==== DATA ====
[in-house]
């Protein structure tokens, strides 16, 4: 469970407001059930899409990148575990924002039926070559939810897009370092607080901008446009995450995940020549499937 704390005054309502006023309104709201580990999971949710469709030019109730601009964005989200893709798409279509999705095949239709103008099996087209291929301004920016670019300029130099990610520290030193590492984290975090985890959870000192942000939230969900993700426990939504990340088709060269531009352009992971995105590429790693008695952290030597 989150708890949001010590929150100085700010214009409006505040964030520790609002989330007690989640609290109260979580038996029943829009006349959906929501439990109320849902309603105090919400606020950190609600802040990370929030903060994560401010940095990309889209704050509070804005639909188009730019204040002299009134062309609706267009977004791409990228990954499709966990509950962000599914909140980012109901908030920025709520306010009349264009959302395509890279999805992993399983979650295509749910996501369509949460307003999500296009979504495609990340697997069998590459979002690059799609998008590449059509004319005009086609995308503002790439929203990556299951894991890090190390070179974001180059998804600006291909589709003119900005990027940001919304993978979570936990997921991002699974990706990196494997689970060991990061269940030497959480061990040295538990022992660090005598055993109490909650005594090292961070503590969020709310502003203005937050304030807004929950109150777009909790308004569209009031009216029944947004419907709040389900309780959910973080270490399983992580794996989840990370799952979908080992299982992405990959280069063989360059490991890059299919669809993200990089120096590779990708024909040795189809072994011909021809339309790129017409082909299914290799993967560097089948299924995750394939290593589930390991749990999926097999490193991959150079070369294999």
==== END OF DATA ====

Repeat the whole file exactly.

[in-house]
């Protein structure tokens, strides 16, 4: 469970407001059930899409990148575990924002039926070559939810897009370092607080901008446009995450995940020549499937 704390005054309502006023309104709201580990999971949710469709030019109730601009964005989200893709798409279509999705095949239709103008099996087209291929301004920016670019300029130099990610520290030193590492984290975090985890959870000192942000939230969900993700426990939504990340088709060269531009352009992971995105590429790693008695952290030597 989150708890949001010590929150100085700010214009409006505040964030520790609002989330007690989640609290109260979580038996029943829009006349959906929501439990109320849902309603105090919400606020950190609600802040990370929030903060994560401010940095990309889209704050509070804005639909188009730019204040002299009134062309609706267009977004791409990228990954499709966990509950962000599914909140980012109901908030920025709520306010009349264009959302395509890279999805992993399983979650295509749910996501369509949460307003999500296009979504495609990340697997069998590459979002690059799609998008590449059509004319005009086609995308503002790439929203990556299951894991890090190390070179974001180059998804600006291909589709003119900005990027940001919304993978979570936990997921991002699974990706990196494997689970060991990061269940030497959480061990040295538990022992660090005598055993109490909650005594090292961070503590969020709310502003203005937050304030807004929950109150777009909790308004569209009031009216029944947004419907709040389900309780959910973080270490399983992580794996989840990370799952979908080992299982992405990959280069063989360059490991890059299919669809993200990089120096590779990708024909040795189809072994011909021809339309790129017409082909299914290799993967560097089948299924995750394939290593589930390991749990999926097999490193991959150079070369294999």